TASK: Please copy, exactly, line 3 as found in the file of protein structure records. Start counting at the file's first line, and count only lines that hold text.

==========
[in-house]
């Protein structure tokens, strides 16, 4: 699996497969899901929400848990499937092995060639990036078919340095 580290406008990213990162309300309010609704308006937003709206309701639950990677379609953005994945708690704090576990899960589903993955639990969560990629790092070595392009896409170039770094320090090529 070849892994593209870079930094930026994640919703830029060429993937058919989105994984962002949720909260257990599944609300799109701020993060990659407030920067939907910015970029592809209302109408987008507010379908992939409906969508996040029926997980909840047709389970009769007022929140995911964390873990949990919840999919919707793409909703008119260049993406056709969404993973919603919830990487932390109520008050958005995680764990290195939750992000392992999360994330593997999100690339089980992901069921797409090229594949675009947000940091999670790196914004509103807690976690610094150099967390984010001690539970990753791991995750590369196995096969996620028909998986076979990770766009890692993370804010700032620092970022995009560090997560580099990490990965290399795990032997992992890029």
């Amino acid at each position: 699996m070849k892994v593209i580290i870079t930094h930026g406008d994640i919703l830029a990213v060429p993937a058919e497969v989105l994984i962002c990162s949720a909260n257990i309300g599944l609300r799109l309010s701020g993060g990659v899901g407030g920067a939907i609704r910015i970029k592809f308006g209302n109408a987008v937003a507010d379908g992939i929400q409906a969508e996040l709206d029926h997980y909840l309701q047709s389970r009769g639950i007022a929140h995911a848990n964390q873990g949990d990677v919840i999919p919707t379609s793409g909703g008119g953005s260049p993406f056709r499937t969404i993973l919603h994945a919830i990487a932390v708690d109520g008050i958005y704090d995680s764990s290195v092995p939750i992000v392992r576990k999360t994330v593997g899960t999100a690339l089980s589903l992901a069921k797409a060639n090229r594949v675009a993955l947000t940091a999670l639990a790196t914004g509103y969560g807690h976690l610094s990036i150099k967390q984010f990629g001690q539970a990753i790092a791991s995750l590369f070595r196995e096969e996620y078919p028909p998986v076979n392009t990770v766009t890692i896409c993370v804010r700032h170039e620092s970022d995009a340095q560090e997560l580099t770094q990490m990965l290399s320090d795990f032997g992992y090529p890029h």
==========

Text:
């Amino acid at each position: 699996m070849k892994v593209i580290i870079t930094h930026g406008d994640i919703l830029a990213v060429p993937a058919e497969v989105l994984i962002c990162s949720a909260n257990i309300g599944l609300r799109l309010s701020g993060g990659v899901g407030g920067a939907i609704r910015i970029k592809f308006g209302n109408a987008v937003a507010d379908g992939i929400q409906a969508e996040l709206d029926h997980y909840l309701q047709s389970r009769g639950i007022a929140h995911a848990n964390q873990g949990d990677v919840i999919p919707t379609s793409g909703g008119g953005s260049p993406f056709r499937t969404i993973l919603h994945a919830i990487a932390v708690d109520g008050i958005y704090d995680s764990s290195v092995p939750i992000v392992r576990k999360t994330v593997g899960t999100a690339l089980s589903l992901a069921k797409a060639n090229r594949v675009a993955l947000t940091a999670l639990a790196t914004g509103y969560g807690h976690l610094s990036i150099k967390q984010f990629g001690q539970a990753i790092a791991s995750l590369f070595r196995e096969e996620y078919p028909p998986v076979n392009t990770v766009t890692i896409c993370v804010r700032h170039e620092s970022d995009a340095q560090e997560l580099t770094q990490m990965l290399s320090d795990f032997g992992y090529p890029h």